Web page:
Be Perfect II

Pointing to some children, Jesus said, “the kingdom of heaven belongs to such as these.”

Which implies we can’t be perfect unless we can be like children.

Since we all have been children, we’re able to take real or imaginary journeys back to the places of our childhood, and to the people and dreams of that part of our lives. And once we get there, we can let those places, people and dreams refresh our minds and help us cast off jaded parts of ourselves, and go to the territory on the boundary of the kingdom of heaven where the spirit most often seems to reside.

When I first got married and started a family I became someone other than who I am. I became somebody I’ll call “Responsible Man”. My ex-wife and probably my grown children might argue, “You weren’t all that responsible.” But, though I did quit jobs and spend what I otherwise might’ve saved on the time and opportunity to write, we always had a home and food. We never had to shop in thrift stores, except for furniture.

Master Jeong had us students sit in meditative posture. “Think about who you are,” he said. “Not what you do. Think about who you are at your essence.”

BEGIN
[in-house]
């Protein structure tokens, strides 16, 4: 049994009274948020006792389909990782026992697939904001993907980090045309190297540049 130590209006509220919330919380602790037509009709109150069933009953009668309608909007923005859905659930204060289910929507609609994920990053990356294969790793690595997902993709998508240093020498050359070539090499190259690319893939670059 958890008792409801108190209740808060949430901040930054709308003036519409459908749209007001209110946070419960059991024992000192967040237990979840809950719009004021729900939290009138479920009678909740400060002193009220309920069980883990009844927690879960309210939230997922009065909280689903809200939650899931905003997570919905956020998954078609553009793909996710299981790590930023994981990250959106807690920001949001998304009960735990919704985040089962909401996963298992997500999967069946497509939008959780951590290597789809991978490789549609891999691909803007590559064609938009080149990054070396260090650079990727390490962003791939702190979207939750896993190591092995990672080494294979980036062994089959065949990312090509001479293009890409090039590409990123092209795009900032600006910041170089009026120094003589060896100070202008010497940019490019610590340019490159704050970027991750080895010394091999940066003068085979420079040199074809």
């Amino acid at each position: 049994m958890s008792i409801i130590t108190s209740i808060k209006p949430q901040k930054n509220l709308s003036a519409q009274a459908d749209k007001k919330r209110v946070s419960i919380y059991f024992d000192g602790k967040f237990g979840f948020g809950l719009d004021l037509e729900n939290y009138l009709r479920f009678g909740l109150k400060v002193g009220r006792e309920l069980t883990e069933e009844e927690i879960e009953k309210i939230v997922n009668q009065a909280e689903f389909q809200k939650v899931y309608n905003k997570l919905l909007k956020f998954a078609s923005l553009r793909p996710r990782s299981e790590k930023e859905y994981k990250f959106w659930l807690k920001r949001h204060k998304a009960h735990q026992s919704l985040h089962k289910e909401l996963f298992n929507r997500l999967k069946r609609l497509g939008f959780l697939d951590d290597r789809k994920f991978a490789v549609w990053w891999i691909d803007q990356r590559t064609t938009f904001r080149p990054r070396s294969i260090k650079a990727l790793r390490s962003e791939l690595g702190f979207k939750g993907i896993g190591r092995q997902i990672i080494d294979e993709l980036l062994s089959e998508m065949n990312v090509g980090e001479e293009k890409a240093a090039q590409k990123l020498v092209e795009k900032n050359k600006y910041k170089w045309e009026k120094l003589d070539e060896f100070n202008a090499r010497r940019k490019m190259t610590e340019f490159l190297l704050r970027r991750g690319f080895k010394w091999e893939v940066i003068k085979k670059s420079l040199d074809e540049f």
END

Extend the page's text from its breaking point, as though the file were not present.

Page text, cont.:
We are not who we generally feel we are. What we feel we are is what we’ve become. Who we really are is closer to who we were as children.

Therapists sometimes guide people to seek their inner child. New Age gurus take men out into the woods and have them yowl and wield big sticks.

I tell myself to banish “Responsible Man.” I can do that now that I own a home in California and my big kids are grown and educated and have real jobs, and my little Zoë has a professional mama and income from me that she’ll get no matter if I land in some asylum. But “Responsible Man” won’t let go of me. He has become a parasite. Maybe he’s my evil twin. Or maybe he knows that without him I’ll go wild and wreak havoc upon the world. “Okay then,” I tell him, “at least go to sleep when I’m writing.”

All of us artists would be wise to learn how to put whoever we have become asleep long enough every day to let us be who we essentially are, because that person is closer to perfect than the one we’ve become. And the closer to perfect, the less programmed and jaded, the more like those children Jesus pointed to when he proposed that to enter his kingdom we needed to become like them, the better at hearing the spirit.

From Writing and the Spirit